- The Hidden Oracle
“I’m sorry,” I said.
“Mm-hm.” Meg tossed a piece of waffle into the air. Out of nowhere, one of the camp’s cleaning harpies swooped down like a two-hundred-pound kamikaze chicken, snatched up the food, and flew away.
Meg continued as if nothing had happened. “Let’s just get through today. We’ve got the race after lunch.”
A shiver ran down my neck. The last thing I wanted was to be strapped to Meg McCaffrey in the Labyrinth, but I managed to avoid screaming.
“Don’t worry about the race,” I said. “I have a plan for how to win it.”
She raised an eyebrow. “Yeah?”
“Or rather, I will have a plan by this afternoon. All I need is a little time—”
Behind us, the conch horn blew.
“Morning boot camp!” Sherman Yang bellowed. “Let’s go, you special snowflakes! I want you all in tears by lunchtime!”
Practice makes perfect
Ha, ha, ha, I don’t think so
Ignore my sobbing
I WISHED I HAD A DOCTOR’S NOTE. I wanted to be excused from PE.
Honestly, I will never understand you mortals. You try to maintain good physical shape with push-ups, sit-ups, five-mile runs, obstacle courses, and other hard work that involves sweating. All the while, you know it is a losing battle. Eventually your weak, limited-use bodies will deteriorate and fail, giving you wrinkles, sagging parts, and old-person breath.
It’s horrific! If I want to change shape, or age, or gender, or species, I simply wish it to happen and—ka-bam!—I am a young, large, female three-toed sloth. No amount of push-ups will accomplish that. I simply don’t see the logic in your constant struggles. Exercise is nothing more than a depressing reminder that one is not a god.
By the end of Sherman Yang’s boot camp, I was gasping and drenched in sweat. My muscles felt like quivering columns of gelatinous dessert.
I did not feel like a special snowflake (though my mother, Leto, always assured me I was one), and I was sorely tempted to accuse Sherman of not treating me as such.
I grumbled about this to Will. I asked where the old head counselor of Ares had gone. Clarisse La Rue I could at least charm with my dazzling smile. Alas, Will reported she was attending the University of Arizona. Oh, why does college have to happen to perfectly good people?
After the torture, I staggered back to my cabin and took another shower.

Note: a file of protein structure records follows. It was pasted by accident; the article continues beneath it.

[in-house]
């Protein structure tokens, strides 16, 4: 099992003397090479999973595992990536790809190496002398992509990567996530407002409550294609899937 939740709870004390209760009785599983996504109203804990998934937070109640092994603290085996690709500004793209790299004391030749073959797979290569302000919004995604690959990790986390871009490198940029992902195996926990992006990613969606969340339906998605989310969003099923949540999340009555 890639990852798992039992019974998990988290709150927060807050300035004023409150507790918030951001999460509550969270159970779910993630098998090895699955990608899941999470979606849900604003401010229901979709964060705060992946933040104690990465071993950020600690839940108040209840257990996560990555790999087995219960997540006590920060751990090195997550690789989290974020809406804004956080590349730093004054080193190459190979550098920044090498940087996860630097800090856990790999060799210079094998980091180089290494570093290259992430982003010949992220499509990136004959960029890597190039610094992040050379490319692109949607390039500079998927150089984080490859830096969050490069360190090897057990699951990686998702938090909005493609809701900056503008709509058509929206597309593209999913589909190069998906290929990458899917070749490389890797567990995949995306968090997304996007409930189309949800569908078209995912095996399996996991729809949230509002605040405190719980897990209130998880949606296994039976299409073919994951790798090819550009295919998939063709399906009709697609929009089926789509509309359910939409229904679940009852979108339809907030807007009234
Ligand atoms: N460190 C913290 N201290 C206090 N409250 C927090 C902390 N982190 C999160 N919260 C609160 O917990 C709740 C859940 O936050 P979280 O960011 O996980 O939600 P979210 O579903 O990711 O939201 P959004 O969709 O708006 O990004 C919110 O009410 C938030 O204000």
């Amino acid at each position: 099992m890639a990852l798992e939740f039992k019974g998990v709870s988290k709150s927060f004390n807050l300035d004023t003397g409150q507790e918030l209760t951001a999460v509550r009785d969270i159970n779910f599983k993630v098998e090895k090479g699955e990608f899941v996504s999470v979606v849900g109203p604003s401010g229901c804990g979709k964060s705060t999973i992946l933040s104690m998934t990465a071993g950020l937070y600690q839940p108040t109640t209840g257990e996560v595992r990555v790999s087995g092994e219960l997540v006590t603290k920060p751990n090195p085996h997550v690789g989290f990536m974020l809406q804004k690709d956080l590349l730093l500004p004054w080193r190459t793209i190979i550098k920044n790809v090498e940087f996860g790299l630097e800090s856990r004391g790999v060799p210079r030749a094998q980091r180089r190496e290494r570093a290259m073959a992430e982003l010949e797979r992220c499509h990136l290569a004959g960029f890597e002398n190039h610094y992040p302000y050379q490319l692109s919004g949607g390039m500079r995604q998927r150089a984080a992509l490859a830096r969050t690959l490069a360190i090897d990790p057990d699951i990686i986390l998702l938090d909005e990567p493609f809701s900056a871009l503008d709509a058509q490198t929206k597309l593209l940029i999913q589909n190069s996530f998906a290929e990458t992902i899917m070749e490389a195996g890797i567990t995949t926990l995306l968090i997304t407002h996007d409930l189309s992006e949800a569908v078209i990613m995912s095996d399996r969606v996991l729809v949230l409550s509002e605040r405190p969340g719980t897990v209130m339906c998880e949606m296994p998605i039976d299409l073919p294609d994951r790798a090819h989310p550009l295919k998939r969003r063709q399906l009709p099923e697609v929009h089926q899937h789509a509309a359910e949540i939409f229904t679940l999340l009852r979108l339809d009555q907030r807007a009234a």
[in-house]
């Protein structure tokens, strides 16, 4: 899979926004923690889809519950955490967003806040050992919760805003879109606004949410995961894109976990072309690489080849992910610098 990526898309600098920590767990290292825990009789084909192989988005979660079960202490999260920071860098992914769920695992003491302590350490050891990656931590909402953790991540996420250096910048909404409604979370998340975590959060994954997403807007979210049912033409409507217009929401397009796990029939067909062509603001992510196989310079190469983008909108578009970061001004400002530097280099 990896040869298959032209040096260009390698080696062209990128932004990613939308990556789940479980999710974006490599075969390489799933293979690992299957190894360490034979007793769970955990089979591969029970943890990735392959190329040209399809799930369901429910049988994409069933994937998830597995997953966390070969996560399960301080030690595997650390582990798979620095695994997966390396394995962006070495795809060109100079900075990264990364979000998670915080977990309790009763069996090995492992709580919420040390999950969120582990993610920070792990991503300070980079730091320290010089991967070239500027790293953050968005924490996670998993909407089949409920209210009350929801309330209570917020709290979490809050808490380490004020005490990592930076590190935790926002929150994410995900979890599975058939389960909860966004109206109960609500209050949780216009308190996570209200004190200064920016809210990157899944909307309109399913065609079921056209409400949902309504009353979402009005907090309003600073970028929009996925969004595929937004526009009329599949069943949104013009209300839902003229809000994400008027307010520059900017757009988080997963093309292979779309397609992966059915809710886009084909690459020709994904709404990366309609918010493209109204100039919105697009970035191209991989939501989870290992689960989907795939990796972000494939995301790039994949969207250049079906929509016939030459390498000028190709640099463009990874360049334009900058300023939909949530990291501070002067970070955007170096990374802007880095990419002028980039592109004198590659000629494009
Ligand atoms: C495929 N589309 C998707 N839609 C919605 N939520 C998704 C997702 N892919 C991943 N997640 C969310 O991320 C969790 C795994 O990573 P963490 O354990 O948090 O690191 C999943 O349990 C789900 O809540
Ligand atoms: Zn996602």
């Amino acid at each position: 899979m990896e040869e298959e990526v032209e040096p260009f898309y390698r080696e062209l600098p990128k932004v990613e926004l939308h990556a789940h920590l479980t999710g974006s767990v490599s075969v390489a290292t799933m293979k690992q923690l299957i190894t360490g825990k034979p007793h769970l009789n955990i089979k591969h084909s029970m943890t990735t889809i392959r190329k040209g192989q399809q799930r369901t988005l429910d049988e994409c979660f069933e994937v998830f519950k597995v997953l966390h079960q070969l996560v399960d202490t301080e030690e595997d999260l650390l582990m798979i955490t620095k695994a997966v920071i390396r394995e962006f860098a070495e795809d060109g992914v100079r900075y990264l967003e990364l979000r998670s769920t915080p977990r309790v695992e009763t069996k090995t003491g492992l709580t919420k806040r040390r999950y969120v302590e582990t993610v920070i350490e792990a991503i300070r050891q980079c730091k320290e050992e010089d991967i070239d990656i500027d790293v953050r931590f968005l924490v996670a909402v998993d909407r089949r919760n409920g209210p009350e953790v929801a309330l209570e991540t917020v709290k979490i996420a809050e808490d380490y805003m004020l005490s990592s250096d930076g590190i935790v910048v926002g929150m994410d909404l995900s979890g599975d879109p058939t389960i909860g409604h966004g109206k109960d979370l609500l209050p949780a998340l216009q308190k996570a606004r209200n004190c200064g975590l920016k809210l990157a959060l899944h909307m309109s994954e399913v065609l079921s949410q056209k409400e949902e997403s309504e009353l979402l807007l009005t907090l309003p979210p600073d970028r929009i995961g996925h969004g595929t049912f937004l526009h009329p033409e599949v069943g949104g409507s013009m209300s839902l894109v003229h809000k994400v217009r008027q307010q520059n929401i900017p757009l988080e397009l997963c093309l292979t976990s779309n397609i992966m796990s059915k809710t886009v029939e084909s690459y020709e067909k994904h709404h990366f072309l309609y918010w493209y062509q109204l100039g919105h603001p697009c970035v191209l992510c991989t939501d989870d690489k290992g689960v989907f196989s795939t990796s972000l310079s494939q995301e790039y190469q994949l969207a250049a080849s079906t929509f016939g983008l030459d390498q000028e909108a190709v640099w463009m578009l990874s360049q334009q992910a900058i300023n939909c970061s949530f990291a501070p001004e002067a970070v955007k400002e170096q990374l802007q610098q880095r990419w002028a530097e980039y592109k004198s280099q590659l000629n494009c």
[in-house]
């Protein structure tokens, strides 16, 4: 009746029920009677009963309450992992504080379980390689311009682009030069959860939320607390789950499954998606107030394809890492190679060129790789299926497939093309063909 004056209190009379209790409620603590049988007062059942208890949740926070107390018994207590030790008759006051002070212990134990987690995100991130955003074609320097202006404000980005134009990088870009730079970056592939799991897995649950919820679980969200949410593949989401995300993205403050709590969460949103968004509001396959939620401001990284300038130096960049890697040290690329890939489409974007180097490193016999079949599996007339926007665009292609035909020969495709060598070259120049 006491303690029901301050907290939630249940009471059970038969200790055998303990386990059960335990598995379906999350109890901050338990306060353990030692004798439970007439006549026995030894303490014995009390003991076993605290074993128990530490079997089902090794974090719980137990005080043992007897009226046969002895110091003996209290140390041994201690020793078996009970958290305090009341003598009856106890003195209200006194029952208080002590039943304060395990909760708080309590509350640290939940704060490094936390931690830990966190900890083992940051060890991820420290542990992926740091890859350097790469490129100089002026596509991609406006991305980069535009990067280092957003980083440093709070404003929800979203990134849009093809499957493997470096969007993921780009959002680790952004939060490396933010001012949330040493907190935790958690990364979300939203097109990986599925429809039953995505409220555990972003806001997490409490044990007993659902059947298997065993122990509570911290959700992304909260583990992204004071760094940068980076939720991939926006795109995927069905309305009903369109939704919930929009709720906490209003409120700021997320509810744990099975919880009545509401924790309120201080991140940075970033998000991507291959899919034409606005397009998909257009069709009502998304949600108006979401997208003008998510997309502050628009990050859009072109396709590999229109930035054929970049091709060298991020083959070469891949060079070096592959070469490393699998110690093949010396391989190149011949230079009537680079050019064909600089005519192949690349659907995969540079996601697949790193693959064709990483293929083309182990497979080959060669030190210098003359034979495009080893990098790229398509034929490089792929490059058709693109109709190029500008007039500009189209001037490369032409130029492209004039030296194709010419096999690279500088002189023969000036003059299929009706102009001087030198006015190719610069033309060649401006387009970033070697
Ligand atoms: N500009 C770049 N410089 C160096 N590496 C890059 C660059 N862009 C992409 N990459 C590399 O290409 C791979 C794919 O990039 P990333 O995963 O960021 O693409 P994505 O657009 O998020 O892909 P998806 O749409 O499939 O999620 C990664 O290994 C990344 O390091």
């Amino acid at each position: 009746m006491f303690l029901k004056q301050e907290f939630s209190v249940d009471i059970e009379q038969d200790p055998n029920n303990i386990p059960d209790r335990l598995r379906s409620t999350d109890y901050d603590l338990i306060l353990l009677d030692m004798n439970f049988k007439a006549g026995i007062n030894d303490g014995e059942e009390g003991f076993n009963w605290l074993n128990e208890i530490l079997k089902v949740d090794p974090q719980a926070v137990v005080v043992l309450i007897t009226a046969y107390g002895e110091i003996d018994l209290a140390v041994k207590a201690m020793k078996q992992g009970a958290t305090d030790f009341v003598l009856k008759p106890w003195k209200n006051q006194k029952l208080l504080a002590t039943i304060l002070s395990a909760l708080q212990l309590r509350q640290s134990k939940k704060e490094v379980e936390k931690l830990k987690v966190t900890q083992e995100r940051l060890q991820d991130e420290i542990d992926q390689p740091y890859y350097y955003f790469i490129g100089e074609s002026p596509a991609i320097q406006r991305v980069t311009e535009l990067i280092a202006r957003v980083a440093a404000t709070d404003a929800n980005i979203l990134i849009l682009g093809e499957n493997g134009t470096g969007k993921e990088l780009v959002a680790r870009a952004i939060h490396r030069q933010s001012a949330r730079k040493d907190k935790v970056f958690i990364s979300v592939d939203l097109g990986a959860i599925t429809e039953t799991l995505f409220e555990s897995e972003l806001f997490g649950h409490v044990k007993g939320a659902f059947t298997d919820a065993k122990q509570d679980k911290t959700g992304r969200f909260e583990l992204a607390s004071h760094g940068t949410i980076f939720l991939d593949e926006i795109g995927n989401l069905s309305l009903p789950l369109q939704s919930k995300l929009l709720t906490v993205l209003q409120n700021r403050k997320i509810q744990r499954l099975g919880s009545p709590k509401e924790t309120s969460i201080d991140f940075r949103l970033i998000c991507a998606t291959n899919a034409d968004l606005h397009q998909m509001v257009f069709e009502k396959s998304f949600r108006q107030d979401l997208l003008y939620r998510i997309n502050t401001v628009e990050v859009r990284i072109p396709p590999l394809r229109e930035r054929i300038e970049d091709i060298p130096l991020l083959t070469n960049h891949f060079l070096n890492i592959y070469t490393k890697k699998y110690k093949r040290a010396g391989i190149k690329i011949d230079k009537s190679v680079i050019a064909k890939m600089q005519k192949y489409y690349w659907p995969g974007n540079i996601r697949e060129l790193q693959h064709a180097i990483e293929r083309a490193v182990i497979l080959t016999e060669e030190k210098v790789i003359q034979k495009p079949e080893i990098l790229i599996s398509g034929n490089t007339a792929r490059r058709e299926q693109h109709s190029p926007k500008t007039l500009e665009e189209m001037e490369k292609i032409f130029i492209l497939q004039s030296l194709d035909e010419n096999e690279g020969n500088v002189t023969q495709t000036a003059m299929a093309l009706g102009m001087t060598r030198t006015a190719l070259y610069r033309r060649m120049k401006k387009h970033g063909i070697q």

Showers are good. Perhaps not as good as bacon, but good.
My second morning session was painful for a different reason. I was assigned to music lessons in the amphitheater with a satyr named Woodrow.
Woodrow seemed nervous to have me join his little class. Perhaps he had heard the legend about my skinning the satyr Marsyas alive after he challenged me to a music contest. (As I said, the flaying part was totally untrue, but rumors do have amazing staying power, especially when I may have been guilty of spreading them.)
Using his panpipe, Woodrow reviewed the minor scales. Austin had no problem with these, even though he was challenging himself by playing the violin, which was not his instrument. Valentina Diaz, a daughter of Aphrodite, did her best to throttle a clarinet, producing sounds like a basset hound whimpering in a thunderstorm. Damien White, son of Nemesis, lived up to his namesake by wreaking vengeance on an acoustic guitar. He played with such force that he broke the D string.
“You killed it!” said Chiara Benvenuti. She was the pretty Italian girl I’d noticed the night before—a child of Tyche, goddess of good fortune. “I needed to use that guitar!”
“Shut up, Lucky,” Damien muttered. “In the real world, accidents happen. Strings snap sometimes.”
Chiara unleashed some rapid-fire Italian that I decided not to translate.
“May I?” I reached for the guitar.
Damien reluctantly handed it over. I leaned toward the guitar case by Woodrow’s feet. The satyr leaped several inches into the air.
Austin laughed. “Relax, Woodrow. He’s just getting another string.”
I’ll admit I found the satyr’s reaction gratifying. If I could still scare satyrs, perhaps there was hope for me reclaiming some of my former glory. From here I could work my way up to scaring farm animals, then demigods, monsters, and minor deities.
In a matter of seconds, I had replaced the string. It felt good to do something so familiar and simple. I adjusted the pitch, but stopped when I realized Valentina was sobbing.
“That was so beautiful!” She wiped a tear from her cheek. “What was that song?”
I blinked. “It’s called tuning.”
“Yeah, Valentina, control yourself,” Damien chided, though his eyes were red. “It wasn’t that beautiful.”